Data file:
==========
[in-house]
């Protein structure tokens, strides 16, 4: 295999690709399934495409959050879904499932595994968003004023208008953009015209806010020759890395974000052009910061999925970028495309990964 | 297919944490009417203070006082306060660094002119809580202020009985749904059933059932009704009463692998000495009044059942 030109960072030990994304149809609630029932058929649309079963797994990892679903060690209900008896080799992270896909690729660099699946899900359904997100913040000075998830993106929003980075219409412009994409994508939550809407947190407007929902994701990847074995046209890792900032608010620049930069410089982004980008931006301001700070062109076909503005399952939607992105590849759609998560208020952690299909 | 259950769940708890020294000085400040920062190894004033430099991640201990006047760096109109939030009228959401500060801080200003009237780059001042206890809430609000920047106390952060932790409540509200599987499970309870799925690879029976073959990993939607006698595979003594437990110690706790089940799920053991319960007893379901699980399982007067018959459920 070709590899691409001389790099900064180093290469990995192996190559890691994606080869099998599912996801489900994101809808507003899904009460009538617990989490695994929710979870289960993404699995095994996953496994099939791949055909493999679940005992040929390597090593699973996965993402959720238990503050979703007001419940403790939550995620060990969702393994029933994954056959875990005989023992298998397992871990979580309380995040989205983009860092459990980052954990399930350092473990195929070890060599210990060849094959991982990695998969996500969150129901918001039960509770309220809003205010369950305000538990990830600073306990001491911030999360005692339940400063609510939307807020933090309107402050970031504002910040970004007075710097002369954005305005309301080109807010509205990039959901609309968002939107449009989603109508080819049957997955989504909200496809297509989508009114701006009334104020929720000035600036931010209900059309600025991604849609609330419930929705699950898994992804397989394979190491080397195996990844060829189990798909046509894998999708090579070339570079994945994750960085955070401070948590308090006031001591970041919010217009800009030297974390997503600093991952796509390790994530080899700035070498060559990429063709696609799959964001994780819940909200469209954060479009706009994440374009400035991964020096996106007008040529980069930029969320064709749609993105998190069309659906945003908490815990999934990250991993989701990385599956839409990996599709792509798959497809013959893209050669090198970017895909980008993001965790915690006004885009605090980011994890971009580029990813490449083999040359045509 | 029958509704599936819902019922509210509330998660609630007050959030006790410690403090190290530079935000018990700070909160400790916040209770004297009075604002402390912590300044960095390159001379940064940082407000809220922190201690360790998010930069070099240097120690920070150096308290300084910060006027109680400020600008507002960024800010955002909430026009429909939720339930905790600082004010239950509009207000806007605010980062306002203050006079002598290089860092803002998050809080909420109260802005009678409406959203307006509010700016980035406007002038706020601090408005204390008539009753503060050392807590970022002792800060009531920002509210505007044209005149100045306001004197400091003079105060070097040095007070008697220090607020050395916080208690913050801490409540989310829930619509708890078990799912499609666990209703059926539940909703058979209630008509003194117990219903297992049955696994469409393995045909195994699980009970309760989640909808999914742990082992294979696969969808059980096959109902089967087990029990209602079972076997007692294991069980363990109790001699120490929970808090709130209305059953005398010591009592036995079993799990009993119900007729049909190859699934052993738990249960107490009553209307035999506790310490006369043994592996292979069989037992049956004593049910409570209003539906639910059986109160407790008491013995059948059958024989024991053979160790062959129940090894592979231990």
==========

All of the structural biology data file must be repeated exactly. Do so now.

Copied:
[in-house]
């Protein structure tokens, strides 16, 4: 295999690709399934495409959050879904499932595994968003004023208008953009015209806010020759890395974000052009910061999925970028495309990964 | 297919944490009417203070006082306060660094002119809580202020009985749904059933059932009704009463692998000495009044059942 030109960072030990994304149809609630029932058929649309079963797994990892679903060690209900008896080799992270896909690729660099699946899900359904997100913040000075998830993106929003980075219409412009994409994508939550809407947190407007929902994701990847074995046209890792900032608010620049930069410089982004980008931006301001700070062109076909503005399952939607992105590849759609998560208020952690299909 | 259950769940708890020294000085400040920062190894004033430099991640201990006047760096109109939030009228959401500060801080200003009237780059001042206890809430609000920047106390952060932790409540509200599987499970309870799925690879029976073959990993939607006698595979003594437990110690706790089940799920053991319960007893379901699980399982007067018959459920 070709590899691409001389790099900064180093290469990995192996190559890691994606080869099998599912996801489900994101809808507003899904009460009538617990989490695994929710979870289960993404699995095994996953496994099939791949055909493999679940005992040929390597090593699973996965993402959720238990503050979703007001419940403790939550995620060990969702393994029933994954056959875990005989023992298998397992871990979580309380995040989205983009860092459990980052954990399930350092473990195929070890060599210990060849094959991982990695998969996500969150129901918001039960509770309220809003205010369950305000538990990830600073306990001491911030999360005692339940400063609510939307807020933090309107402050970031504002910040970004007075710097002369954005305005309301080109807010509205990039959901609309968002939107449009989603109508080819049957997955989504909200496809297509989508009114701006009334104020929720000035600036931010209900059309600025991604849609609330419930929705699950898994992804397989394979190491080397195996990844060829189990798909046509894998999708090579070339570079994945994750960085955070401070948590308090006031001591970041919010217009800009030297974390997503600093991952796509390790994530080899700035070498060559990429063709696609799959964001994780819940909200469209954060479009706009994440374009400035991964020096996106007008040529980069930029969320064709749609993105998190069309659906945003908490815990999934990250991993989701990385599956839409990996599709792509798959497809013959893209050669090198970017895909980008993001965790915690006004885009605090980011994890971009580029990813490449083999040359045509 | 029958509704599936819902019922509210509330998660609630007050959030006790410690403090190290530079935000018990700070909160400790916040209770004297009075604002402390912590300044960095390159001379940064940082407000809220922190201690360790998010930069070099240097120690920070150096308290300084910060006027109680400020600008507002960024800010955002909430026009429909939720339930905790600082004010239950509009207000806007605010980062306002203050006079002598290089860092803002998050809080909420109260802005009678409406959203307006509010700016980035406007002038706020601090408005204390008539009753503060050392807590970022002792800060009531920002509210505007044209005149100045306001004197400091003079105060070097040095007070008697220090607020050395916080208690913050801490409540989310829930619509708890078990799912499609666990209703059926539940909703058979209630008509003194117990219903297992049955696994469409393995045909195994699980009970309760989640909808999914742990082992294979696969969808059980096959109902089967087990029990209602079972076997007692294991069980363990109790001699120490929970808090709130209305059953005398010591009592036995079993799990009993119900007729049909190859699934052993738990249960107490009553209307035999506790310490006369043994592996292979069989037992049956004593049910409570209003539906639910059986109160407790008491013995059948059958024989024991053979160790062959129940090894592979231990």